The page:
Hi 71 / Lo 63
|Volume 72, Issue 102,
Wednesday, February 28, 2007
Delay studying; read this story
Comic strip creator explains how procrastination can improve graduate school experience
by SHANNAH LEDEE
A comic strip creator shed humorous light on graduate school stresses while exploring the causes of academic anxiety and the myths associated with procrastinating for an audience of UH students on Friday.
Jorge Cham has a Ph.D. in mechanical engineering and is the creator of Piled Higher and Deeper, a comic strip about life in graduate school.
"Generally it seems that the school tends to forget that there are grad students on campus. And in fact it seems that popular culture in general forgets there are grad students. ... So that's kind of what the strip became about: surviving graduate school," Cham said.
Cham's idea for his comic strip originated during his first quarter at Stanford University when he realized there were a lot of graduate-school stories happening that popular culture was ignoring.
"I remember thinking at the time that there were all these stories about grad students that aren't really being told anywhere else," Cham said
Cham's comic strip was put on a Web site and grew from a Stanford University audience to one that now spans more than 1,000 universities worldwide, and he receives feedback from grad students who identify with his strip.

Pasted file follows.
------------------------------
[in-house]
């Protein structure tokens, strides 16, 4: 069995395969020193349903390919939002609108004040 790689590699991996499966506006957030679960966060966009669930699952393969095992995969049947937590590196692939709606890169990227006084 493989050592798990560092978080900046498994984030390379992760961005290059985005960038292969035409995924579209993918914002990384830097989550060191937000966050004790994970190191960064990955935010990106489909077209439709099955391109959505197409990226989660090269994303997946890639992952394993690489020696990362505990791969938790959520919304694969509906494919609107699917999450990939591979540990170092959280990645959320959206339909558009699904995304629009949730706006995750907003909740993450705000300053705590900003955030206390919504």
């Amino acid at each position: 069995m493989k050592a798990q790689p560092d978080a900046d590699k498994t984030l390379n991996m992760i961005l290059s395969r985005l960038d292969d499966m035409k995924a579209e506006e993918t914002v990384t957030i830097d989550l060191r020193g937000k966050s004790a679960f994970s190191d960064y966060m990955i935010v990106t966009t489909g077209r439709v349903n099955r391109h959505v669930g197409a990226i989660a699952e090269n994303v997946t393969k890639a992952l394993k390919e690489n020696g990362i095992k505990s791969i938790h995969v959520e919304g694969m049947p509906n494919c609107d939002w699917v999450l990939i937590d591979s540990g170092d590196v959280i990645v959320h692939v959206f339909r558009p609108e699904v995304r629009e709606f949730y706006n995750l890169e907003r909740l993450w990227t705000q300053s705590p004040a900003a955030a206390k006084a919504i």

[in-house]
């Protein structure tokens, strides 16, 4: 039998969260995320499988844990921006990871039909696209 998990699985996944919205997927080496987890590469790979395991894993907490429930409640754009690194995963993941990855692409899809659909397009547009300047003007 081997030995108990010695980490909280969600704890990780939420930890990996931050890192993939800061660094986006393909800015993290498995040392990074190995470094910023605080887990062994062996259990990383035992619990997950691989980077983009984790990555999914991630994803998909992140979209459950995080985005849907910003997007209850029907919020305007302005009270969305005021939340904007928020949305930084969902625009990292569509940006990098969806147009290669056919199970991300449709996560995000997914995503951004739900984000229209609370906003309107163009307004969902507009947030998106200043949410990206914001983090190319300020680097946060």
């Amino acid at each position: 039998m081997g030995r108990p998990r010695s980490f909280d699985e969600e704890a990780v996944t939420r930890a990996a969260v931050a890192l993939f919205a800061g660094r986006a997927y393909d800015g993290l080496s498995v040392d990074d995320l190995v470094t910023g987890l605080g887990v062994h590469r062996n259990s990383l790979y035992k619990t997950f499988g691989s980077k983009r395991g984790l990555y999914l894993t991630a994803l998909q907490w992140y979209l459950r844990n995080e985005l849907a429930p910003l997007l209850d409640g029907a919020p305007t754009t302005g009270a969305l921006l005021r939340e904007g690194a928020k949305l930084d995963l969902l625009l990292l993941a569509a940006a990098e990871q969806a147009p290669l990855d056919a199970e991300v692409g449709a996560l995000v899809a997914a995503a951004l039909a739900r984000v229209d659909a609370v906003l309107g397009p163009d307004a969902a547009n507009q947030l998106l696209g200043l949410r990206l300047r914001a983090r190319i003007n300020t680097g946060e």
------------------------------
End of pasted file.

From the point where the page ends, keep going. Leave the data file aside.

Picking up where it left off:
"‘You make me feel less alone, and your comic is probably responsible for keeping many of us sane,'" Cham read from one reader's comments.
"This type of comment makes me think that maybe, just maybe, this isn't a big waste of time. It's just kind of a medium-sized waste of time," Cham said.
A recent University of California at Berkley survey found that 95 percent of graduate students have felt overwhelmed, Cham said, and more than 67 percent have felt seriously depressed in their academic careers.
"That is why I am here today. Because there is another way," he said. "And that way is the way of procrastination."
He explained that waiting till the last minute has developed a worse reputation than it deserves.
"Procrastination really gets a bad rap. And it gets a bad rap because people confuse it with its close cousin, laziness. ... Laziness is when you don't want to do anything. Procrastination is when you just don't want to do anything now."
Clinical research has found that overanalyzing concepts or focusing too hard on work can be detrimental, Cham said.
"When trying to come up with insightful solutions to problems, what you're doing is you're trying to put together concepts in your brain that are not obviously connected," Cham said. "If you think about it too much or focus on it too hard, you can actually suppress some of those important connections."
The talk was part of a series designed to give students "a snap shot glimpse of what graduate school is all about," Dean of the College of Natural Sciences and Mathematics John Bear said.
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